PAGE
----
Art of significant value selling for a relative pittance at garage sales or other small markets is nothing new. What is new is the recipient of the bargain getting a valuable artifact direct from the hands of the artist. That’s what happened to Larry Walton, a onetime bush pilot in Alaska who procured a painting at an Anchorage art fair for $60 in 1980. The seller? Artist Bob Ross, who was soon to debut as the host of PBS’s The Joy of Painting in 1983.
Some 40 years later, Walton received an unexpected $10,000 windfall as a result of this chance encounter.
Walton bought the artwork, which features a mountain and creek underneath the northern lights, because the scene reminded him of his days as a pilot. According to the Post-Bulletin of Minnesota, Walton kept the painting in ideal conditions over the decades, first inside his home in Crosslake and then in a garage, where it remained protected from sunlight.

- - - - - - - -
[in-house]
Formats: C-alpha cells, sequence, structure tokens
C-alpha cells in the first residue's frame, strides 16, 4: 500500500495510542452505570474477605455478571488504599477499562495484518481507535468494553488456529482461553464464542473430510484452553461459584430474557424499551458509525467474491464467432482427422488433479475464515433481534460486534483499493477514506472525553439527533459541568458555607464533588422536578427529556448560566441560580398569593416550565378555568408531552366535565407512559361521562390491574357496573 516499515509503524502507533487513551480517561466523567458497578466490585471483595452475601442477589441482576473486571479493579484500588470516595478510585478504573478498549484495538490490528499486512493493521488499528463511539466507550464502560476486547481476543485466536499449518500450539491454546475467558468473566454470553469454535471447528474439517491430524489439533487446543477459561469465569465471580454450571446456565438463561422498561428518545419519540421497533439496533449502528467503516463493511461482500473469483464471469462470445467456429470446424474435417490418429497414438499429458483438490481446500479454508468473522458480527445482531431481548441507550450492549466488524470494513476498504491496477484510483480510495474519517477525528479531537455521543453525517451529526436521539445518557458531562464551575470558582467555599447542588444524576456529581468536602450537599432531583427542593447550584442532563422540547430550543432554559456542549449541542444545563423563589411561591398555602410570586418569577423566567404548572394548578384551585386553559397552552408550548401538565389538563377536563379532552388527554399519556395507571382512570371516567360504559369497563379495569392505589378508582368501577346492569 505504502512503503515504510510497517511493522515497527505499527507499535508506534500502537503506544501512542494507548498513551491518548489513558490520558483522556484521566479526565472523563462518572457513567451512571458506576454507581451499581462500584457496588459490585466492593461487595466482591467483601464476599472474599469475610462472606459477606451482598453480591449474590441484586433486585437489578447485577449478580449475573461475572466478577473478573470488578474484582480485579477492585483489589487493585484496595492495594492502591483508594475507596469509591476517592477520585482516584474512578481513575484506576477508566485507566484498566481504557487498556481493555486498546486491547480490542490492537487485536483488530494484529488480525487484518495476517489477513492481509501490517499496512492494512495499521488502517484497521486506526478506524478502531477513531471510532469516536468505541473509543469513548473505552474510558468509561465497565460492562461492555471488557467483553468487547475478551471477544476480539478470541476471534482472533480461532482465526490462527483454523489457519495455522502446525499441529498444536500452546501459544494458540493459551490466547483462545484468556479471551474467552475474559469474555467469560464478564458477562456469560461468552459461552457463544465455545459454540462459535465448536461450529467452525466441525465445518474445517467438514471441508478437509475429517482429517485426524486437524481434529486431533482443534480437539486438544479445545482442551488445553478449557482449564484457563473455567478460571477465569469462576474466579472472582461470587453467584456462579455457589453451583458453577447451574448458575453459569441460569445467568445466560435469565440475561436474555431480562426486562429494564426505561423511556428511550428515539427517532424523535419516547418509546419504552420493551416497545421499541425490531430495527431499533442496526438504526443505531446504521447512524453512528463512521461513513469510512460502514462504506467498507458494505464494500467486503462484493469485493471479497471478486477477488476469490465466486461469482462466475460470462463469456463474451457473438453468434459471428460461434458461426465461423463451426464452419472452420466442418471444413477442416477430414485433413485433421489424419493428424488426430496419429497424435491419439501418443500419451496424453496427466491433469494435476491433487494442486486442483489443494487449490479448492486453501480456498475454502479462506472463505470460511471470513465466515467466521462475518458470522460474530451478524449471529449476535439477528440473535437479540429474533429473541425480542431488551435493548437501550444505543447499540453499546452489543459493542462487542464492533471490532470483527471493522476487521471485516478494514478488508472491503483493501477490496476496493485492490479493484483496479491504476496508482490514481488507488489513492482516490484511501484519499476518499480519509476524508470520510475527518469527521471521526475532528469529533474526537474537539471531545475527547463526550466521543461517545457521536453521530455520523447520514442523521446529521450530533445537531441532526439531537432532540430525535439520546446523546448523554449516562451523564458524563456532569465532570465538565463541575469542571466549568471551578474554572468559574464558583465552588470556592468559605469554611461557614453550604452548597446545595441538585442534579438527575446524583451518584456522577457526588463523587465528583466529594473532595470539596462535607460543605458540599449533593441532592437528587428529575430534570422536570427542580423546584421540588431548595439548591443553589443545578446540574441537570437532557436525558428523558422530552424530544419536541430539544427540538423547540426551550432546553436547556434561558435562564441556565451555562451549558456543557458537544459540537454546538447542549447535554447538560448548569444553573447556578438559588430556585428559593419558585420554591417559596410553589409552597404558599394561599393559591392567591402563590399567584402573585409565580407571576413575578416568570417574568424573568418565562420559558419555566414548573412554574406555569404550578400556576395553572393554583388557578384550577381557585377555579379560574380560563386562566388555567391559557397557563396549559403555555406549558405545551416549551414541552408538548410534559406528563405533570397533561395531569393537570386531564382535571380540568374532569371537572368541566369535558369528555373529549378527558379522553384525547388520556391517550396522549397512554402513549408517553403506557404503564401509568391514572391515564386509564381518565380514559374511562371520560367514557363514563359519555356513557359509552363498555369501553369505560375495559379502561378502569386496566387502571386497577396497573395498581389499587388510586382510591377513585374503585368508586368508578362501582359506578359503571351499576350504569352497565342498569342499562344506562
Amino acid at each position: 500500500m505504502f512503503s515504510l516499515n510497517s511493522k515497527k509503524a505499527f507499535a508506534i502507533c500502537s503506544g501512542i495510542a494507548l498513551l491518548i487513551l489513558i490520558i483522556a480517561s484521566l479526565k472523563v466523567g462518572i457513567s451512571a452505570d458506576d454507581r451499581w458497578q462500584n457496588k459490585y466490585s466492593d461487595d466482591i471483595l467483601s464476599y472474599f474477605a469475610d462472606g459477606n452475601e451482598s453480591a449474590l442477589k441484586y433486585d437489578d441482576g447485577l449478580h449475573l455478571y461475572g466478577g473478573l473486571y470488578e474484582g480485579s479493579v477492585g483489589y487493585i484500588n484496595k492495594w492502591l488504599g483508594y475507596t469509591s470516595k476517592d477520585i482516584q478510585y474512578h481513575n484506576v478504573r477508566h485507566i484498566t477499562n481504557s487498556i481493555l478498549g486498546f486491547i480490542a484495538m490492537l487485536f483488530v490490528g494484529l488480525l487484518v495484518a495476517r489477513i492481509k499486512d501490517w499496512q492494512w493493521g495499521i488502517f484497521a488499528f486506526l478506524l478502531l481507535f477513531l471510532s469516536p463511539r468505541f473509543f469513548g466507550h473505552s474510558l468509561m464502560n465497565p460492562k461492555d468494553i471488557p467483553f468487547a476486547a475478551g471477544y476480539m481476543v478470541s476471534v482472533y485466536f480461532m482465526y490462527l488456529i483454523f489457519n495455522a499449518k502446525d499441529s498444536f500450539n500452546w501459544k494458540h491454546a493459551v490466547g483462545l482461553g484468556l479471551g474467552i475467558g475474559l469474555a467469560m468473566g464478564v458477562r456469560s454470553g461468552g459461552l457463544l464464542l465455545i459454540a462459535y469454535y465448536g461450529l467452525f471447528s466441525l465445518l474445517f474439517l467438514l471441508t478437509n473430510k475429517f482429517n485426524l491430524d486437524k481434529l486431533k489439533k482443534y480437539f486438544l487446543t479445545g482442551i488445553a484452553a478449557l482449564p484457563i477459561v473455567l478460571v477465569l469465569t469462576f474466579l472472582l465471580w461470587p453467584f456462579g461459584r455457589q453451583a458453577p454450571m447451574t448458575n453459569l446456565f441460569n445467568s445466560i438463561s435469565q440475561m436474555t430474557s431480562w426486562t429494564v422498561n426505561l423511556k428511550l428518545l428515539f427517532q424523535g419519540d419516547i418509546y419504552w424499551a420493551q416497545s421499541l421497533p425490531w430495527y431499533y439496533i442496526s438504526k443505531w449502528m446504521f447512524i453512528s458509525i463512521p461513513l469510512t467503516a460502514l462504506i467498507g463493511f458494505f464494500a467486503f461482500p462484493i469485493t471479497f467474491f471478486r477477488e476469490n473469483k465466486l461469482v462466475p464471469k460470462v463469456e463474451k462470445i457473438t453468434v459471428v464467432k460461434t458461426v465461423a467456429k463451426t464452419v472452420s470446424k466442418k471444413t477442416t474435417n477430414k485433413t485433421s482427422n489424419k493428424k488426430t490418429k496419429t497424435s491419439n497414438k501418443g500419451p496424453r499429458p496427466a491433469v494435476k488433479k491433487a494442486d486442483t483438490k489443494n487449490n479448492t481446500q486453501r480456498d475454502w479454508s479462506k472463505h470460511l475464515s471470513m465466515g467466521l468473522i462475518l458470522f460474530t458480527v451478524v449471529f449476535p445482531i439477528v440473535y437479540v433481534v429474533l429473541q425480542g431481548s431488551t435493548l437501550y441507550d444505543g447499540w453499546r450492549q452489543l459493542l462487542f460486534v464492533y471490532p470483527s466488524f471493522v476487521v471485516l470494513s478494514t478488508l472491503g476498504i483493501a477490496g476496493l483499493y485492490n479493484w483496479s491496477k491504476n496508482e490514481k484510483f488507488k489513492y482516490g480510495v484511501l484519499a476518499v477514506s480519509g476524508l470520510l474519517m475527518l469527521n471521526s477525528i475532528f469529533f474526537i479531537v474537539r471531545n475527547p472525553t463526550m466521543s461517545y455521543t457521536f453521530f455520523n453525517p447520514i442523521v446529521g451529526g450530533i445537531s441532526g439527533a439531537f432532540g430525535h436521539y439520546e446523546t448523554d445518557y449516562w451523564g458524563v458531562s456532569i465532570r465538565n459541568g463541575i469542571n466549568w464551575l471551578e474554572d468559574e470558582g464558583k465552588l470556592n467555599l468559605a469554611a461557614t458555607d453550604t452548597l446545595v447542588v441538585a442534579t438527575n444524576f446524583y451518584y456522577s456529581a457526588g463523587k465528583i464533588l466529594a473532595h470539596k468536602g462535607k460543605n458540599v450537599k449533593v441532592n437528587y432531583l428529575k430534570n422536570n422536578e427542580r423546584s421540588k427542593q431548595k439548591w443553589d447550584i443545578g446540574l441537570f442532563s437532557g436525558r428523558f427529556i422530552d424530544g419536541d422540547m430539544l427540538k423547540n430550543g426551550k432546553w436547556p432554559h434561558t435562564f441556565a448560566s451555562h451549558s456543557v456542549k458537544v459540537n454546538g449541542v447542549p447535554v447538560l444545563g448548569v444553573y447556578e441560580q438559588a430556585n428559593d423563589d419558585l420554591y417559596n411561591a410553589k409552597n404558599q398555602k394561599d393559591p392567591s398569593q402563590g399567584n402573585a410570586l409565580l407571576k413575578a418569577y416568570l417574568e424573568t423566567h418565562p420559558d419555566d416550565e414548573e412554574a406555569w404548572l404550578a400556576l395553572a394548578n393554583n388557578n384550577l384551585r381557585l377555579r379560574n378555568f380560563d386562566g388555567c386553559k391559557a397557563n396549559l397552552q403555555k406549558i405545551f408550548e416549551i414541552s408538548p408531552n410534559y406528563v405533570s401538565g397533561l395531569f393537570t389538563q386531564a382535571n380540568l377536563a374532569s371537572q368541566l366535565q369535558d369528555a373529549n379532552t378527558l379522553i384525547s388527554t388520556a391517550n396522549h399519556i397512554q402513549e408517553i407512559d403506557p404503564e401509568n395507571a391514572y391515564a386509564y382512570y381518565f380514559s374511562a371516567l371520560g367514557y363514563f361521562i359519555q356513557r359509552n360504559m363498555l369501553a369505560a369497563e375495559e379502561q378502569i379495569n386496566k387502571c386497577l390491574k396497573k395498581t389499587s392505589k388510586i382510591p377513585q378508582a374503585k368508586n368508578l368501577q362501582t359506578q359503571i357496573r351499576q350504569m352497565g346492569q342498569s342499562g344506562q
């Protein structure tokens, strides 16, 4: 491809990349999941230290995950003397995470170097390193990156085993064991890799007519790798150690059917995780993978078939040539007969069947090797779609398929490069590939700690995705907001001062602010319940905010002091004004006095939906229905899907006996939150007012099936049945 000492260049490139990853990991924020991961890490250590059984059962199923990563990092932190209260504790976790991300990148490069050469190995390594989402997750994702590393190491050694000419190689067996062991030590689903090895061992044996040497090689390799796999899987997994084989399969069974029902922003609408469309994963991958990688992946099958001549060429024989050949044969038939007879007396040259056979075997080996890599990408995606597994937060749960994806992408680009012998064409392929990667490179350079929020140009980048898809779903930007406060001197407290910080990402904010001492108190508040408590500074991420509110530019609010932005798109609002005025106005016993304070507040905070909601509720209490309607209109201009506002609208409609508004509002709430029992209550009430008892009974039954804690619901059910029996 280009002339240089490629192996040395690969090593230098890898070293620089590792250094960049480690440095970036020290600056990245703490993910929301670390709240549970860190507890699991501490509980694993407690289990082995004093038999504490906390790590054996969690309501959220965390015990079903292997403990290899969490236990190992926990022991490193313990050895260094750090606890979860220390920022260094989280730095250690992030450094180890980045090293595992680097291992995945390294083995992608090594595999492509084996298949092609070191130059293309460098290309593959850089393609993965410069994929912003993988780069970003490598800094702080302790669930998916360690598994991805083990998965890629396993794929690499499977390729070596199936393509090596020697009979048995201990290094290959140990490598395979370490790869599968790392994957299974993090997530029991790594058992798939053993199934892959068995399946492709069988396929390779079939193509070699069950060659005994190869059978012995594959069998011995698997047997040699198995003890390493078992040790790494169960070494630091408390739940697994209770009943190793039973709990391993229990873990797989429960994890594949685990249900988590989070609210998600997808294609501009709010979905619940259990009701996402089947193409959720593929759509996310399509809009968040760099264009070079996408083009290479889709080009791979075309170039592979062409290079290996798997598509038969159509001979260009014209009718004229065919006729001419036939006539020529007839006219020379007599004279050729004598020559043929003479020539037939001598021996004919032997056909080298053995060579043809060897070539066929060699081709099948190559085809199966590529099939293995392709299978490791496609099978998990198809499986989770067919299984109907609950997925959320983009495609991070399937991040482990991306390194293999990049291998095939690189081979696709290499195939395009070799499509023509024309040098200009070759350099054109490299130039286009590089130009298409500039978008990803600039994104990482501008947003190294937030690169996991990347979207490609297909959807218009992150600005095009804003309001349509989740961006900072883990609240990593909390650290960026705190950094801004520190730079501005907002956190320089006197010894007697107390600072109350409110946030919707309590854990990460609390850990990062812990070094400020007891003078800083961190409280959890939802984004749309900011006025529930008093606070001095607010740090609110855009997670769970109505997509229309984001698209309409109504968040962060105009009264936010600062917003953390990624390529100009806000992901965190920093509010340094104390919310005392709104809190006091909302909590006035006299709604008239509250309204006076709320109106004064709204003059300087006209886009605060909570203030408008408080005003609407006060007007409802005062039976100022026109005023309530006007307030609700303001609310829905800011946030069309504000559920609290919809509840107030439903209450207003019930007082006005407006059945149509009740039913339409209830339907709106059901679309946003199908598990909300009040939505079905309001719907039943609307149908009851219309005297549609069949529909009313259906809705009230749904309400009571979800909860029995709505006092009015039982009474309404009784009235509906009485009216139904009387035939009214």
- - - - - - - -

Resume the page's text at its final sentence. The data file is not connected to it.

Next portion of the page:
The provenance of the painting wasn’t discovered until recently, when Walton’s son-in-law, Chris Kovacs, was sorting through their possessions for an estate sale. Kovacs thought he recognized it because he had recently gotten a recommendation from YouTube to watch a video about Ross and a northern lights artwork. He didn’t watch the video, but he remembered the notice and partnered with Walton’s other sons-in-law to investigate further. They found a willing buyer in Ryan Nelson, owner of Modern Artifact art gallery in Minneapolis, which does a brisk business in Ross originals.
Many of Ross’s paintings are in the possession of Bob Ross, Inc., the Virginia company responsible for licensing out the Ross brand. The company authenticated the Walton painting, which is currently for sale by Nelson for $18,450 on eBay.